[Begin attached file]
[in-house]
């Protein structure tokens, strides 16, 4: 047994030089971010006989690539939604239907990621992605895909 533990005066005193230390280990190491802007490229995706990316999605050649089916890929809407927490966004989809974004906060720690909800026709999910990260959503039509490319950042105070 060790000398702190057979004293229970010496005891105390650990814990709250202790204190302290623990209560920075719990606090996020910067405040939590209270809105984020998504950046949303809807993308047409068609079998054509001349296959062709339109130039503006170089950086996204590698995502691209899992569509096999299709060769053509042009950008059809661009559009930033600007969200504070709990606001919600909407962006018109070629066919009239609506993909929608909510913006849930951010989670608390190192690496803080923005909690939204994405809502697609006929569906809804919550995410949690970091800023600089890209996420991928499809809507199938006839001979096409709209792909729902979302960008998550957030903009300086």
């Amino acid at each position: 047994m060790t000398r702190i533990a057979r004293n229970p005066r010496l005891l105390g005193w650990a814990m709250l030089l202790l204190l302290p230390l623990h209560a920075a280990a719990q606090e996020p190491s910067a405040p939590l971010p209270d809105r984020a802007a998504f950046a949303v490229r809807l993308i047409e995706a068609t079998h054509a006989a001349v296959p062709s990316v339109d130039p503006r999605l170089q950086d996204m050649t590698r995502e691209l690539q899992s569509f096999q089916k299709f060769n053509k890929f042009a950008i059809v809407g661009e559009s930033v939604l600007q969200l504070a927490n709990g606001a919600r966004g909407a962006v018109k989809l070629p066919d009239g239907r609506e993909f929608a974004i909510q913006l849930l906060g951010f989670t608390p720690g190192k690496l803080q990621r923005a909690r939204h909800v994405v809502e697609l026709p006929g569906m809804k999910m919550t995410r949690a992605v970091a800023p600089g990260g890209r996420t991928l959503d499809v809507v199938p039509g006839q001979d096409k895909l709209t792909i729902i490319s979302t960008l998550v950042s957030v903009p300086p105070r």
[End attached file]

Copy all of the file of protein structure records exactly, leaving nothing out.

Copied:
[in-house]
């Protein structure tokens, strides 16, 4: 047994030089971010006989690539939604239907990621992605895909 533990005066005193230390280990190491802007490229995706990316999605050649089916890929809407927490966004989809974004906060720690909800026709999910990260959503039509490319950042105070 060790000398702190057979004293229970010496005891105390650990814990709250202790204190302290623990209560920075719990606090996020910067405040939590209270809105984020998504950046949303809807993308047409068609079998054509001349296959062709339109130039503006170089950086996204590698995502691209899992569509096999299709060769053509042009950008059809661009559009930033600007969200504070709990606001919600909407962006018109070629066919009239609506993909929608909510913006849930951010989670608390190192690496803080923005909690939204994405809502697609006929569906809804919550995410949690970091800023600089890209996420991928499809809507199938006839001979096409709209792909729902979302960008998550957030903009300086």
């Amino acid at each position: 047994m060790t000398r702190i533990a057979r004293n229970p005066r010496l005891l105390g005193w650990a814990m709250l030089l202790l204190l302290p230390l623990h209560a920075a280990a719990q606090e996020p190491s910067a405040p939590l971010p209270d809105r984020a802007a998504f950046a949303v490229r809807l993308i047409e995706a068609t079998h054509a006989a001349v296959p062709s990316v339109d130039p503006r999605l170089q950086d996204m050649t590698r995502e691209l690539q899992s569509f096999q089916k299709f060769n053509k890929f042009a950008i059809v809407g661009e559009s930033v939604l600007q969200l504070a927490n709990g606001a919600r966004g909407a962006v018109k989809l070629p066919d009239g239907r609506e993909f929608a974004i909510q913006l849930l906060g951010f989670t608390p720690g190192k690496l803080q990621r923005a909690r939204h909800v994405v809502e697609l026709p006929g569906m809804k999910m919550t995410r949690a992605v970091a800023p600089g990260g890209r996420t991928l959503d499809v809507v199938p039509g006839q001979d096409k895909l709209t792909i729902i490319s979302t960008l998550v950042s957030v903009p300086p105070r």